Magnetic Induction Problem

1. Mar 20, 2006

Dr.Brain

Ok there are two plastic rails over which a metal wire is kept , the wire is kept prependicular to both plastic rails , over the rails.. The coefficient of friction is 'n' between the metal and the plastic . The mass of the plastic wire is 'm' , Calculate the magnitude of the Magnetic field B , which just allows the wire to move.

I equate dthe net frictional force which will try to limit the motion , with the Magnetic force given by ILB , but in the answer instead of 'n' . there is some square root fuction of 'n'in the denominator and n in the numerator. , please help.

2. Mar 20, 2006

Chi Meson

The wire will feel no force at all unles there is a current going through it. What information do you have about the current in this wire? I'm assuming this is not a magnetic wire (not iron or cobalt)?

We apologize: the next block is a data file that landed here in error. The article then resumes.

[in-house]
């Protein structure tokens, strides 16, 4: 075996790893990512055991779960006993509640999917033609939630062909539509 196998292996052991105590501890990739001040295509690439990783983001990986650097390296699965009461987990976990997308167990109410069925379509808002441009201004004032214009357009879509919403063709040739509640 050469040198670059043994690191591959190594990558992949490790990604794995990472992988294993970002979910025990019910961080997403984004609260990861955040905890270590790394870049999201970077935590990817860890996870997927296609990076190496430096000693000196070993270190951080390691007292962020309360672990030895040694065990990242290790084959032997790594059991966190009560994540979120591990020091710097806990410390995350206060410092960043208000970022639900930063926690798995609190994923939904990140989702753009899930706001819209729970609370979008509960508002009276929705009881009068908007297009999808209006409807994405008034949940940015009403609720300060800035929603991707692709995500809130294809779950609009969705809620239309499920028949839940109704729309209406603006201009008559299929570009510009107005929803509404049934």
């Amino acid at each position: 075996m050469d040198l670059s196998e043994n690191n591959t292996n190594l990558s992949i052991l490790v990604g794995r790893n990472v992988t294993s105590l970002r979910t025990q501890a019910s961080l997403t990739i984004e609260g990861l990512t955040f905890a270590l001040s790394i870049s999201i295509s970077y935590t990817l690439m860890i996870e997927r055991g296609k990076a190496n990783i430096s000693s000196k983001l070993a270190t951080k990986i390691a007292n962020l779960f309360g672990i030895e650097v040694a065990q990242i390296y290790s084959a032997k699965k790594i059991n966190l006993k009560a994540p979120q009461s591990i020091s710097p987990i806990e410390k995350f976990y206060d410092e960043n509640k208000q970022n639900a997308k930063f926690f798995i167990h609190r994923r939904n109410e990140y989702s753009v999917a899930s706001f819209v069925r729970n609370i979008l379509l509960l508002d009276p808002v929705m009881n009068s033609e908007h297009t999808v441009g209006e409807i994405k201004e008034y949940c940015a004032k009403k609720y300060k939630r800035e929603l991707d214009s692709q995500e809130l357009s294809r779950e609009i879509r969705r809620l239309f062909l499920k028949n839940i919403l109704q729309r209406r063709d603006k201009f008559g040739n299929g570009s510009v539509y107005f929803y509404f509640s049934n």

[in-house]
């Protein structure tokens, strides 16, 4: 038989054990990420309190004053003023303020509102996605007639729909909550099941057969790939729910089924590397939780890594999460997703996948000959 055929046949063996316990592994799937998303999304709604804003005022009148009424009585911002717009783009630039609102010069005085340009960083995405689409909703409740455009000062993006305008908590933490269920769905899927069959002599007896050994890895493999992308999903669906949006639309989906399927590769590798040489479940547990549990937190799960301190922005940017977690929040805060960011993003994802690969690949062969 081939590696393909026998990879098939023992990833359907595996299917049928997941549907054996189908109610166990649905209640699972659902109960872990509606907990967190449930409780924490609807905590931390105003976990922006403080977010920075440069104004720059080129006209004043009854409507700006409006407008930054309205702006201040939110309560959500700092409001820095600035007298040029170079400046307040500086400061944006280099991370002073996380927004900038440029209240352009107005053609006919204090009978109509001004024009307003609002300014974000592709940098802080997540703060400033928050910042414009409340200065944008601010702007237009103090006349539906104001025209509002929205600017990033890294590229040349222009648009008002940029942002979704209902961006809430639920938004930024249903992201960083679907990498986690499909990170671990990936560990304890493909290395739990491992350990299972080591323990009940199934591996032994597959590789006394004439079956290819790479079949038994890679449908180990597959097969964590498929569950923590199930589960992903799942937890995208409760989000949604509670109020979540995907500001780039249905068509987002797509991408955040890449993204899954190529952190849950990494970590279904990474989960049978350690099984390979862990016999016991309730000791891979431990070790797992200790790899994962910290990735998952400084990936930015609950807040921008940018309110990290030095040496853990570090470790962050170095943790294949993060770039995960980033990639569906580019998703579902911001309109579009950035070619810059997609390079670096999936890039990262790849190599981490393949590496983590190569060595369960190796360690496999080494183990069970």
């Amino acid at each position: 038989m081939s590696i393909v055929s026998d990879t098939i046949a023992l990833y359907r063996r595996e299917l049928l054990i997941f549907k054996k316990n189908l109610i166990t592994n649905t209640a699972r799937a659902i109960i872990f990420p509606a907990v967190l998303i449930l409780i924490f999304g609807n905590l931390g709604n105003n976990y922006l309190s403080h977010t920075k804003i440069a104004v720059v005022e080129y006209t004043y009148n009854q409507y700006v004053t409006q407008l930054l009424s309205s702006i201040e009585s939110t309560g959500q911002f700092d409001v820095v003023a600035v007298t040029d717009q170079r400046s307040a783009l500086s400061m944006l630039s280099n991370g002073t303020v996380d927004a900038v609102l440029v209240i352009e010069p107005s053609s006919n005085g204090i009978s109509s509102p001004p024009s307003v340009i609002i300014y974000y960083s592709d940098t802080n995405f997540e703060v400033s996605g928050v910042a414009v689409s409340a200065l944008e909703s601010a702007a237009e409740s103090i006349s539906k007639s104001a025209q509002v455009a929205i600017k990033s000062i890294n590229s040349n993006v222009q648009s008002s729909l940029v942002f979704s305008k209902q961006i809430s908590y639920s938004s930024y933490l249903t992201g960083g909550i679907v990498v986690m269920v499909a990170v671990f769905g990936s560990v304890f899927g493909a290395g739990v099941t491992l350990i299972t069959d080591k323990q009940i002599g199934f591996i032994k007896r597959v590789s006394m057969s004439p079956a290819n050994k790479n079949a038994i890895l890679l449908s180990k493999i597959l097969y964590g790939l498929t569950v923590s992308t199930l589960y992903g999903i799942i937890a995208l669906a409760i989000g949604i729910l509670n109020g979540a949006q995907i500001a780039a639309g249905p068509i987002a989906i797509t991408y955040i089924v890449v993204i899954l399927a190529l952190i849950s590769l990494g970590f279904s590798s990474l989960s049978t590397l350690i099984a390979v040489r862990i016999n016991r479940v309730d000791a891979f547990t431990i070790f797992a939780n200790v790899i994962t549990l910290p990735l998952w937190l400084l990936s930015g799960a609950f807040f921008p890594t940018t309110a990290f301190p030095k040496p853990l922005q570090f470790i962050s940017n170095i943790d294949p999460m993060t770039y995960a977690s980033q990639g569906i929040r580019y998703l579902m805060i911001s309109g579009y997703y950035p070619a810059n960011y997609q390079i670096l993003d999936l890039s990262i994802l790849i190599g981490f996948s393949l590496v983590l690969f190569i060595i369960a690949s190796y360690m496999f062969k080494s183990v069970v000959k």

3. Mar 20, 2006

Dr.Brain

ok the current in the wire is 'i' .

4. Mar 20, 2006

Chi Meson

I assume there is also an "L" given. In that case you are exactly right. B=('n'mg)/(IL)

5. Mar 21, 2006

Dr.Brain

but the answer is given to be : nmg / (IL)[sqrt(1+n(^2)]

6. Mar 21, 2006

Chi Meson

What level of physics is this? High school or college, and is it calculus based? Are you using differential equations?

I can not think of any reason why increasing the coefficient of friction should decrease the required magnetic field to start moving an object by the lorentz force. This is either an advanced, peculiar property I don't know about, or a mistake.

ANyone else want this one?

Last edited: Mar 21, 2006
7. Mar 21, 2006

Dr.Brain

I am in my first year at a tech-school , and this is Physics-II which we r taught in the second semester , but I think it doesnt matter what level i am studing , i just need to solve the problem. Use calculus or whatever .

8. Mar 21, 2006

Chi Meson

I've looked in six college textbooks, and I can't find any reference to that peculiar formula. Sorry, but I'm done here